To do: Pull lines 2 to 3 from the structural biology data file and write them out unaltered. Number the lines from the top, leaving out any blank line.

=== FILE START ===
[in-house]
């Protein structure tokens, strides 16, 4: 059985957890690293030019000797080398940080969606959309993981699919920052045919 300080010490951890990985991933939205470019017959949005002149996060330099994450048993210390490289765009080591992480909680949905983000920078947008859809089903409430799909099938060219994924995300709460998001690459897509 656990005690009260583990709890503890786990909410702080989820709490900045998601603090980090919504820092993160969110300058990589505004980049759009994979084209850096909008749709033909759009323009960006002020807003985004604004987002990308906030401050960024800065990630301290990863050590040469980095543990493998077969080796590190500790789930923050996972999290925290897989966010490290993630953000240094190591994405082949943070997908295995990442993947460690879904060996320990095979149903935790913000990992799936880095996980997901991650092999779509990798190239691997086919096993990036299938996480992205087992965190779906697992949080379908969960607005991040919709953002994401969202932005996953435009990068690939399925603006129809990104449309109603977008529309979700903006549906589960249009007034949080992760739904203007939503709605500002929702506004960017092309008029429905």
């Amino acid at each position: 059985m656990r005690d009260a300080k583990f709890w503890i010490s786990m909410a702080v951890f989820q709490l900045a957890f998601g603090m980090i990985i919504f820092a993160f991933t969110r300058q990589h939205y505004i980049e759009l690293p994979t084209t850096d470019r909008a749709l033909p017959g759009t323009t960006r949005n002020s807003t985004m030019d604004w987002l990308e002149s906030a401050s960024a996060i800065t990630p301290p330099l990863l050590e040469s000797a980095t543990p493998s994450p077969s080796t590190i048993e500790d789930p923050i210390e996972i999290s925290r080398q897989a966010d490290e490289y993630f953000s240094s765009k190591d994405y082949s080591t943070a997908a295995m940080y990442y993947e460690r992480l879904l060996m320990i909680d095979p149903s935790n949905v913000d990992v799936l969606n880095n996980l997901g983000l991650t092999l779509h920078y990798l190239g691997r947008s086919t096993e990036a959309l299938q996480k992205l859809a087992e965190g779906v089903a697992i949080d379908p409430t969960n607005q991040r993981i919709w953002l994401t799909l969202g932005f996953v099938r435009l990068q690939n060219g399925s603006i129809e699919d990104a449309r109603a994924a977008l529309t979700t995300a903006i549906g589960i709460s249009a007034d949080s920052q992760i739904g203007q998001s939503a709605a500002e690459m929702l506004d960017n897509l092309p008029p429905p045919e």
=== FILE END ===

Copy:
């Protein structure tokens, strides 16, 4: 059985957890690293030019000797080398940080969606959309993981699919920052045919 300080010490951890990985991933939205470019017959949005002149996060330099994450048993210390490289765009080591992480909680949905983000920078947008859809089903409430799909099938060219994924995300709460998001690459897509 656990005690009260583990709890503890786990909410702080989820709490900045998601603090980090919504820092993160969110300058990589505004980049759009994979084209850096909008749709033909759009323009960006002020807003985004604004987002990308906030401050960024800065990630301290990863050590040469980095543990493998077969080796590190500790789930923050996972999290925290897989966010490290993630953000240094190591994405082949943070997908295995990442993947460690879904060996320990095979149903935790913000990992799936880095996980997901991650092999779509990798190239691997086919096993990036299938996480992205087992965190779906697992949080379908969960607005991040919709953002994401969202932005996953435009990068690939399925603006129809990104449309109603977008529309979700903006549906589960249009007034949080992760739904203007939503709605500002929702506004960017092309008029429905």
């Amino acid at each position: 059985m656990r005690d009260a300080k583990f709890w503890i010490s786990m909410a702080v951890f989820q709490l900045a957890f998601g603090m980090i990985i919504f820092a993160f991933t969110r300058q990589h939205y505004i980049e759009l690293p994979t084209t850096d470019r909008a749709l033909p017959g759009t323009t960006r949005n002020s807003t985004m030019d604004w987002l990308e002149s906030a401050s960024a996060i800065t990630p301290p330099l990863l050590e040469s000797a980095t543990p493998s994450p077969s080796t590190i048993e500790d789930p923050i210390e996972i999290s925290r080398q897989a966010d490290e490289y993630f953000s240094s765009k190591d994405y082949s080591t943070a997908a295995m940080y990442y993947e460690r992480l879904l060996m320990i909680d095979p149903s935790n949905v913000d990992v799936l969606n880095n996980l997901g983000l991650t092999l779509h920078y990798l190239g691997r947008s086919t096993e990036a959309l299938q996480k992205l859809a087992e965190g779906v089903a697992i949080d379908p409430t969960n607005q991040r993981i919709w953002l994401t799909l969202g932005f996953v099938r435009l990068q690939n060219g399925s603006i129809e699919d990104a449309r109603a994924a977008l529309t979700t995300a903006i549906g589960i709460s249009a007034d949080s920052q992760i739904g203007q998001s939503a709605a500002e690459m929702l506004d960017n897509l092309p008029p429905p045919e």